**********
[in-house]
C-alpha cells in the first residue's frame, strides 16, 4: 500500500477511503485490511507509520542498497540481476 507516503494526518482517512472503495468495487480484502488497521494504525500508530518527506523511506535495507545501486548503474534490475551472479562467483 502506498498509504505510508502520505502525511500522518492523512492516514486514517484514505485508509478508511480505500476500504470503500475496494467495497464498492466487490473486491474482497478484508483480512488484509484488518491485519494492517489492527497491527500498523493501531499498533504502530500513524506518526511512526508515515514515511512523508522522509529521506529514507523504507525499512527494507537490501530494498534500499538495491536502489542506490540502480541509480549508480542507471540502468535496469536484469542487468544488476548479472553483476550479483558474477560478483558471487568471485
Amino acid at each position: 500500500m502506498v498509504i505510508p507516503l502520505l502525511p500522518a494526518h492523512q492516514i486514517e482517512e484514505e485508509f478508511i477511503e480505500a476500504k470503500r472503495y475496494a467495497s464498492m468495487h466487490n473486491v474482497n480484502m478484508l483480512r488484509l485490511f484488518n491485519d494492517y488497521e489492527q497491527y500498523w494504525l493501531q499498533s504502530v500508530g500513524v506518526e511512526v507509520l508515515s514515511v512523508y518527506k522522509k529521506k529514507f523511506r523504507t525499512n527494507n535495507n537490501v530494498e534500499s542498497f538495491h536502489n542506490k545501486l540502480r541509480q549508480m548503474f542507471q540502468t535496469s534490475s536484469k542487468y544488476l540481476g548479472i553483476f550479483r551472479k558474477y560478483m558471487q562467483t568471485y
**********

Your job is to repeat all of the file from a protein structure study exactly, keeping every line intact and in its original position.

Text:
[in-house]
C-alpha cells in the first residue's frame, strides 16, 4: 500500500477511503485490511507509520542498497540481476 507516503494526518482517512472503495468495487480484502488497521494504525500508530518527506523511506535495507545501486548503474534490475551472479562467483 502506498498509504505510508502520505502525511500522518492523512492516514486514517484514505485508509478508511480505500476500504470503500475496494467495497464498492466487490473486491474482497478484508483480512488484509484488518491485519494492517489492527497491527500498523493501531499498533504502530500513524506518526511512526508515515514515511512523508522522509529521506529514507523504507525499512527494507537490501530494498534500499538495491536502489542506490540502480541509480549508480542507471540502468535496469536484469542487468544488476548479472553483476550479483558474477560478483558471487568471485
Amino acid at each position: 500500500m502506498v498509504i505510508p507516503l502520505l502525511p500522518a494526518h492523512q492516514i486514517e482517512e484514505e485508509f478508511i477511503e480505500a476500504k470503500r472503495y475496494a467495497s464498492m468495487h466487490n473486491v474482497n480484502m478484508l483480512r488484509l485490511f484488518n491485519d494492517y488497521e489492527q497491527y500498523w494504525l493501531q499498533s504502530v500508530g500513524v506518526e511512526v507509520l508515515s514515511v512523508y518527506k522522509k529521506k529514507f523511506r523504507t525499512n527494507n535495507n537490501v530494498e534500499s542498497f538495491h536502489n542506490k545501486l540502480r541509480q549508480m548503474f542507471q540502468t535496469s534490475s536484469k542487468y544488476l540481476g548479472i553483476f550479483r551472479k558474477y560478483m558471487q562467483t568471485y